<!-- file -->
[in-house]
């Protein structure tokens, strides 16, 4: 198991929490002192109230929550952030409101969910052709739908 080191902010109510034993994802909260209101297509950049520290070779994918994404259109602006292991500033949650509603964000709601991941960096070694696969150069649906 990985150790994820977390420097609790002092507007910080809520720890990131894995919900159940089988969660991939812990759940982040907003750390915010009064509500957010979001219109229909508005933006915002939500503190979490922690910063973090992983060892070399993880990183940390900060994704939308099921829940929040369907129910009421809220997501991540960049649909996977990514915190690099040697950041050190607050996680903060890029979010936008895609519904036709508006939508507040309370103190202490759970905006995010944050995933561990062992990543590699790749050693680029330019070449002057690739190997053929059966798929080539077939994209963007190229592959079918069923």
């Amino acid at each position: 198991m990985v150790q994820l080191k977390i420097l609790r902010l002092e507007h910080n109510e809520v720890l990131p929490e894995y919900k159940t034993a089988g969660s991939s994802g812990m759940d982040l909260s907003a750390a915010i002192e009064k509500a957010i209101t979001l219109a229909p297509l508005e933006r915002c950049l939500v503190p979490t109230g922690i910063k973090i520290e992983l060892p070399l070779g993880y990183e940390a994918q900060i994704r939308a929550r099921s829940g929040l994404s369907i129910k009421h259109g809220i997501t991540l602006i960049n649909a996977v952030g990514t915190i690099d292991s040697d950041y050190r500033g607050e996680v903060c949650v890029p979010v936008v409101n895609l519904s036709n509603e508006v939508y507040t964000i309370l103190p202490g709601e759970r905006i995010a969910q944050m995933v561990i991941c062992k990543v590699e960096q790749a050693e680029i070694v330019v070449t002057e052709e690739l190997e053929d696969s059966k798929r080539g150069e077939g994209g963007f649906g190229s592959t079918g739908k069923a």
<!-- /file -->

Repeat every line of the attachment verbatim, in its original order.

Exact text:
[in-house]
């Protein structure tokens, strides 16, 4: 198991929490002192109230929550952030409101969910052709739908 080191902010109510034993994802909260209101297509950049520290070779994918994404259109602006292991500033949650509603964000709601991941960096070694696969150069649906 990985150790994820977390420097609790002092507007910080809520720890990131894995919900159940089988969660991939812990759940982040907003750390915010009064509500957010979001219109229909508005933006915002939500503190979490922690910063973090992983060892070399993880990183940390900060994704939308099921829940929040369907129910009421809220997501991540960049649909996977990514915190690099040697950041050190607050996680903060890029979010936008895609519904036709508006939508507040309370103190202490759970905006995010944050995933561990062992990543590699790749050693680029330019070449002057690739190997053929059966798929080539077939994209963007190229592959079918069923």
């Amino acid at each position: 198991m990985v150790q994820l080191k977390i420097l609790r902010l002092e507007h910080n109510e809520v720890l990131p929490e894995y919900k159940t034993a089988g969660s991939s994802g812990m759940d982040l909260s907003a750390a915010i002192e009064k509500a957010i209101t979001l219109a229909p297509l508005e933006r915002c950049l939500v503190p979490t109230g922690i910063k973090i520290e992983l060892p070399l070779g993880y990183e940390a994918q900060i994704r939308a929550r099921s829940g929040l994404s369907i129910k009421h259109g809220i997501t991540l602006i960049n649909a996977v952030g990514t915190i690099d292991s040697d950041y050190r500033g607050e996680v903060c949650v890029p979010v936008v409101n895609l519904s036709n509603e508006v939508y507040t964000i309370l103190p202490g709601e759970r905006i995010a969910q944050m995933v561990i991941c062992k990543v590699e960096q790749a050693e680029i070694v330019v070449t002057e052709e690739l190997e053929d696969s059966k798929r080539g150069e077939g994209g963007f649906g190229s592959t079918g739908k069923a």